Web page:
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Serving Sri Lanka

This web log is a news and views blog. The primary aim is to provide an avenue for the expression and collection of ideas on sustainable, fair, and just, grassroot level development. Some of the topics that the blog will specifically address are: poverty reduction, rural development, educational issues, social empowerment, post-Tsunami relief and reconstruction, livelihood development, environmental conservation and bio-diversity. 

Thursday, April 07, 2005

Faith, fear and prudence

Faith, fear and prudence - Arts - www.theage.com.au: "30th March 2005

There are lessons for architects in the aftermath of the tsunami, writes Norman Day.

Millions of dollars have poured into the tsunami-devastated parts of Asia for reconstruction. This reconstruction has the capacity to not only remedy a ruined economy, but improve an environment.

Before anything else, warning devices must be built and devices for escape put into place.

Further, the spiritual life of the region must also be considered during rebuilding. Many of the dead remain lost, the sea their tomb, decided by nature and fate.

Much early knee-jerk reaction has reflected on the stories of heroism and luck, of desperation and powerlessness, when the waves hit.

Some trees stood tall, others fell, some timber buildings stayed, other concrete structures were quickly washed away. Some things appeared irrational: the absurdity of floating to safety on an old car door, while others lost their footing on a bitumen road before being sucked into the whirlpool.

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AdvertisementThe positioning of buildings is important. Traditional villages were located some distance away from the beach, under leafy canopies of palms and near to fresh-water creeks.

But tourist resorts were located on the beach, with direct connection to a beachfront bar and restaurant, with surf boards, skis and catamarans for hire nearby. These prime pieces of real estate were the first and most viciously damaged by the big waves.

Resorts located even 50 metres back from the tidal line evaded the main destruction, due mainly to the waves losing their strength - rising land levels acting as natural dampeners to the surging waters.

Many tourist sites have lower level shopping malls and cafes, some with car parking and service areas at lower levels. These must be reconsidered in the wake of the December 26 tragedy.

Basements were fatal. Their underground level was one thing; another was the sheer force of the water that caused eddies of such ferocity that they pulled the upper parts of the building into their vortex.

Other structures were made of timber. In Aceh, for example, much of the beachfront area was shanty town settler housing that stood no chance against the tsunami.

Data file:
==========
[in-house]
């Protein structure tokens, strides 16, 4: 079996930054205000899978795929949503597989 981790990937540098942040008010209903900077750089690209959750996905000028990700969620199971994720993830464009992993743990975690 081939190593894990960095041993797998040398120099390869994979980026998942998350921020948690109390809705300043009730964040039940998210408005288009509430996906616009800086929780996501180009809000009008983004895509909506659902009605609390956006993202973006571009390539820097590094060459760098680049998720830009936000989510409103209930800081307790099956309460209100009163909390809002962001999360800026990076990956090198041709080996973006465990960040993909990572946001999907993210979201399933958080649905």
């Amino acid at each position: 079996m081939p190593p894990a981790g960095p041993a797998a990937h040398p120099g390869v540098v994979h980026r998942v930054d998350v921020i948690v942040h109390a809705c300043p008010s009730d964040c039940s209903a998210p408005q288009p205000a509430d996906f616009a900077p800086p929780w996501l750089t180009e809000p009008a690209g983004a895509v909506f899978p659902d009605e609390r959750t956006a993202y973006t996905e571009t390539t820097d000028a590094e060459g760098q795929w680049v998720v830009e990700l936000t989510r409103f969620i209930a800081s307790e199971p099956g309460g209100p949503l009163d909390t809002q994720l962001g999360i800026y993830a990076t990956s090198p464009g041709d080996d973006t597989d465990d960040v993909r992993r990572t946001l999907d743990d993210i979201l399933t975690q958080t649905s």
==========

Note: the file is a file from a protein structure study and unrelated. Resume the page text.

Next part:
Those densely populated villages were thoroughly destroyed, leaving another problem common in ruined environments. There is now no record of land ownership, no title, no measurements on a map to show where a dwelling once stood. Reconstruction cannot occur until it is decided who has the right to the land.

In East Timor, for example, where there was man-made destruction, land courts were created to deal with the problem of land ownership, but it is taking years to resolve.

Factor in the massive loss of life - whole families who previously lived there have been wiped out - and the problem becomes even more difficult.

In such circumstances, claims for land ownership are abundant. In addition, the charitable and not-so have moved in to help. Most are well-meaning, but others have grasped an opportunity.

One large contingent that arrived from Russia offered to rebuild resorts, quickly. They landed with builders, equipment, materials and plans, ready to operate as a self-contained building company. Some started building on the site of hotels that were destroyed without the normal formalities of planning and building permits and licences.

When it was discovered that some of these groups were associated with organised crime, their reconstruction efforts were halted. Such is the risk in devastated regions.

Then there is an issue of available resources to rebuild. Much of southern Thailand is undergoing a development boom. The existing pressure on available building materials and labour has been exacerbated by the needs post-tsunami. The Thai Government will have to legislate to direct building activity to reconstruction, but, in the process, they must be careful not to damage other fragile economies at places such as Pattaya and Koa Samui, which would delay tourists returning to the region.

As things develop, issues of faith, fear and prudence will guide reconstruction, just as much as the pragmatic issues of who owns the land and what is best to build.

Norman Day is a practising architect, adjunct professor of architecture (RMIT) and architect writer for The Age."


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